Your spouse (or spouse to-be) decide to buy a place you can call home. You did the math and your monthly home loan repayments can comfortably be covered with CPF. Years down the line, you suddenly receive a letter informing you that because usage of CPF for your property reached the Valuation Limit or Withdrawal Limit, further usage of your CPF is no longer allowed. You are then required to pay cash in full each month to service your mortgage.
Nightmare scenario? It doesn’t have to be that way, if you understand the rules governing the usage of your CPF funds, especially the cap on how much of your CPF monies you can use to repay your loan.
The Limits on Your CPF Usage
A common misconception many people have when planning their home financing is that they count on using their CPF to the fullest extent, reducing their cash outlay required each month. What they commonly miss out or get confused over are the limits placed on how much CPF can be used, even if they have sufficient balances in their CPF.
Let’s first begin by getting to know two terms:
Valuation Limit (VL): The valuation of your property at the point of purchase or the price you paid for the property, whichever is lower.
Withdrawal Limit (WL): 120% of the Valuation Limit
Simple enough? Now let’s see which of the limits apply to you.
0. No Limit
Who It Applies To: People buying a new HDB flat (Built-to Order or Sales of Balance Flat) using the HDB concessionary loan.
What It Means For You: Homeowners can use as much CPF as they have in their Ordinary Account to service their home loan repayments.
1. Valuation Limit
Who It Applies To: People buying a resale flat using the HDB concessionary loan.
What It Means For You: When the total CPF withdrawn by all the owners reaches the VL, every owner must individually set aside the half of the prevailing Basic Retirement Sum (BRS) in their OA and SA (for those below the age of 55) or their OA, SA, RA (for those 55 and above) if they want to withdraw more CPF to service the outstanding housing loan.
2. Valuation Limit + Withdrawal Limit
Who It Applies To: People using bank loans to purchase their HDB or private property.
What It Means For You: The same conditions apply when you reach the Valuation Limit.
When the total CPF withdrawn by all the owners reaches the Valuation Limit, every owner must individually set aside the half of the prevailing Basic Retirement Sum (BRS) in their OA and SA (for those below the age of 55) or their OA, SA, RA (for those 55 and above) if they want to withdraw more CPF to service the outstanding housing loan.
However, once homeowners’ usage of their CPF on this property hits the Withdrawal Limit, no further usage of CPF to service this home loan is allowed.
Will You Reach These Limits?
Because of interest rates over a long tenure, you will almost certainly reach your Valuation Limit at some point and need to repay part of your home loan with cash. The only question is when.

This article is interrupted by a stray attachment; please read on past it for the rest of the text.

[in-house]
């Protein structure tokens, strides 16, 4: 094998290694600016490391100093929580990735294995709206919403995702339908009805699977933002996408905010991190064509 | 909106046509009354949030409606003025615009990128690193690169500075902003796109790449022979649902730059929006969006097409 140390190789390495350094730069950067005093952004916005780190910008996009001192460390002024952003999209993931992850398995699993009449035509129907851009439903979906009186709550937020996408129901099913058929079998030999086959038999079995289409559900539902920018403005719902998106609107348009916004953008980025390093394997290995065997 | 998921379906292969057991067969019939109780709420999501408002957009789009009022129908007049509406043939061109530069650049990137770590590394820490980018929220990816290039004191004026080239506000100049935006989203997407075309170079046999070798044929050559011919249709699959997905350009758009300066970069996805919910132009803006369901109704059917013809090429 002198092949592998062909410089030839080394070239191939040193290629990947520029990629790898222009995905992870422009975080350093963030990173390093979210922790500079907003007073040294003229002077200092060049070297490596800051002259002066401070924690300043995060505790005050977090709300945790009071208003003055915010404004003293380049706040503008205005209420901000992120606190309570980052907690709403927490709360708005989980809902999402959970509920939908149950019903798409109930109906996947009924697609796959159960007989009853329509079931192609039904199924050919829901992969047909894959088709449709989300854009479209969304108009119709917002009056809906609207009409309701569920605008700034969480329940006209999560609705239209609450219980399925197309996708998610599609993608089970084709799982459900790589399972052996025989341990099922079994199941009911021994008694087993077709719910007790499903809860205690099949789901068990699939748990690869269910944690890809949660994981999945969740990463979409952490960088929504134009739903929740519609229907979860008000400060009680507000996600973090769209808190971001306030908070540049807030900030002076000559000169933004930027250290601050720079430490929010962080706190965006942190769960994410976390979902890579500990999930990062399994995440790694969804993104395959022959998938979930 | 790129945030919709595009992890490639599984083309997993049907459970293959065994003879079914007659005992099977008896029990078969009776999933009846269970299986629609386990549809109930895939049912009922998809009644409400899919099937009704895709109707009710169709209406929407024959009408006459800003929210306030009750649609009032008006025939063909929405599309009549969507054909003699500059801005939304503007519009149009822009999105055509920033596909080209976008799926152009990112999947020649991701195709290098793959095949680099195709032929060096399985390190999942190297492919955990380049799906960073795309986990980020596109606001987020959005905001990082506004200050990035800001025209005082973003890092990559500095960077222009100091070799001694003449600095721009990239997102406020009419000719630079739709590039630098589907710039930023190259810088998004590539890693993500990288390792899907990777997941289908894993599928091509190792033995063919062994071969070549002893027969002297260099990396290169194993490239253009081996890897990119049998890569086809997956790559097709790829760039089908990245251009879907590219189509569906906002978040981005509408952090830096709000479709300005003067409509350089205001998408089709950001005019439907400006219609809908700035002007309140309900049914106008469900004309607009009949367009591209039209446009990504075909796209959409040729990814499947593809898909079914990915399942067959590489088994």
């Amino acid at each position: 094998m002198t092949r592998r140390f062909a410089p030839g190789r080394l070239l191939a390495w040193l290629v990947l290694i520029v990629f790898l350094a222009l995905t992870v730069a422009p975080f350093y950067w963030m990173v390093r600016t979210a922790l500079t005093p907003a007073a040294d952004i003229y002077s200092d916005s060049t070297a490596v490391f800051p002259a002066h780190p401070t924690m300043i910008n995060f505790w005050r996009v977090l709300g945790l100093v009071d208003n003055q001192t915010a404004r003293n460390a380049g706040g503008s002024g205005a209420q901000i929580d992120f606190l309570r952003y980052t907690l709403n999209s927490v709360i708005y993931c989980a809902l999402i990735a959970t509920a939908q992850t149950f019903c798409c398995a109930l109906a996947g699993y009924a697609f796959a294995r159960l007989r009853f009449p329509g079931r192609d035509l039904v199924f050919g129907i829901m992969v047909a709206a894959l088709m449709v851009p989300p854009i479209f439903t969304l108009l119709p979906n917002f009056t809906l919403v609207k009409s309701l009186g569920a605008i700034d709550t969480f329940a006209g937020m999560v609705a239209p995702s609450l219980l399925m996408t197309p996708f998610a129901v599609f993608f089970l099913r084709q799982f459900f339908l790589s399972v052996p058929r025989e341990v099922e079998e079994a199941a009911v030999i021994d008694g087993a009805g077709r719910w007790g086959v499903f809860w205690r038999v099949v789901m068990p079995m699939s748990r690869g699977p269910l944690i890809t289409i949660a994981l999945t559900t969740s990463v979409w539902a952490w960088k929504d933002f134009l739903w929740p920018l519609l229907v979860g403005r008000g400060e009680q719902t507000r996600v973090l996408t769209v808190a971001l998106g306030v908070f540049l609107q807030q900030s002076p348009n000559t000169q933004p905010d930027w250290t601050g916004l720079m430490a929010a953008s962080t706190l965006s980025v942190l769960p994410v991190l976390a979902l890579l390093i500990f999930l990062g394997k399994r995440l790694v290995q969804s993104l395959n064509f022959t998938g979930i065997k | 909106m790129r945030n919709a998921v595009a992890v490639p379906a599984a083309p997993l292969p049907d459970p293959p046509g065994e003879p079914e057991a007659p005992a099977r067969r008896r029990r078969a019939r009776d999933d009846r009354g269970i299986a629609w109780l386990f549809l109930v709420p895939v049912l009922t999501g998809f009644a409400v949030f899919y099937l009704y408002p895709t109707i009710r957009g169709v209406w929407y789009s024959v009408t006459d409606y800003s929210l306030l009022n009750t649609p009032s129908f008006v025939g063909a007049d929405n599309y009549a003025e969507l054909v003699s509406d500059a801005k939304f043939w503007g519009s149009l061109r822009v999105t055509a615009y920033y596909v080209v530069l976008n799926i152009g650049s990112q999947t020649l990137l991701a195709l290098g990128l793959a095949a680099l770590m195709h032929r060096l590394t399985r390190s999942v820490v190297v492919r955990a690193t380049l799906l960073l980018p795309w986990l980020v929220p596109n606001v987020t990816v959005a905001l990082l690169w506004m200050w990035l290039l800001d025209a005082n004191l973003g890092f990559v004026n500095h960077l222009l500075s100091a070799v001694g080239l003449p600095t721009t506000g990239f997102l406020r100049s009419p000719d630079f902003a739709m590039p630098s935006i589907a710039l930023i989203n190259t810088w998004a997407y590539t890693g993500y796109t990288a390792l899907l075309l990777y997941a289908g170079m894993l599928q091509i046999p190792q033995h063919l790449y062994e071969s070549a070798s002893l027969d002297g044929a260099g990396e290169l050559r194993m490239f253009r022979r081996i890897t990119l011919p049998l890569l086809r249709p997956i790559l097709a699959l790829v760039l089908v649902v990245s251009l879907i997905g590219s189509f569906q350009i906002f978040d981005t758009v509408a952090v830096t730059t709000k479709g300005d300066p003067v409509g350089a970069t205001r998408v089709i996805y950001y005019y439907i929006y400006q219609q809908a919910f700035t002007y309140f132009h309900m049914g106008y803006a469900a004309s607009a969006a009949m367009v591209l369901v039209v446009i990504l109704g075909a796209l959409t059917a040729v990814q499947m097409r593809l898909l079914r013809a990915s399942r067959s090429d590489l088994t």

In the case of resale flats where you paid a high Cash Over Valuation price for your property, you might even come up against the Withdrawal Limits. You can use this CPF Housing Withdrawal Limits Calculator that can help you estimate when you will reach the VL or WL.
Another thing to consider is how your CPF contribution rates taper off as you reach the age of 55 and beyond. This can affect your ability to maintain the BRS in your CPF balances, which constricts the continued use of your CPF.
If you are not aware of these rules and planned ahead, you may find yourself years down the road not being able to continue to service your mortgage payments using your CPF and have to cough up cash instead!
What Can You Do About It?
You should take these CPF usage restrictions into consideration when planning your home loan financing. Either buy within your means (from a cashflow perspective) or you need to have a plan to deal with it.
One way is to make your monthly housing loan repayments in CPF as well as cash, so that you never hit these limits.
Another thing you can do is to be aware of when you will hit these CPF withdrawal limits, and have cash stashed away (or investments matured) by then so you can continue to meet your mortgage obligations. This is slightly riskier, because there is a chance your investments do not do as well as expected.
The worst situation is to unexpectedly hit these limits years down the road and be suddenly need to scramble for a large amount of cash each month, perhaps by taking bridging loans to cover your mortgage. You should speak to a mortgage broker to get the best advice.
If you are thinking of getting a home loan or refinancing an existing one, you can check out the handy widget on the sidebar from our friends at RedBrick that gives you current mortgage rates and get a free quote.
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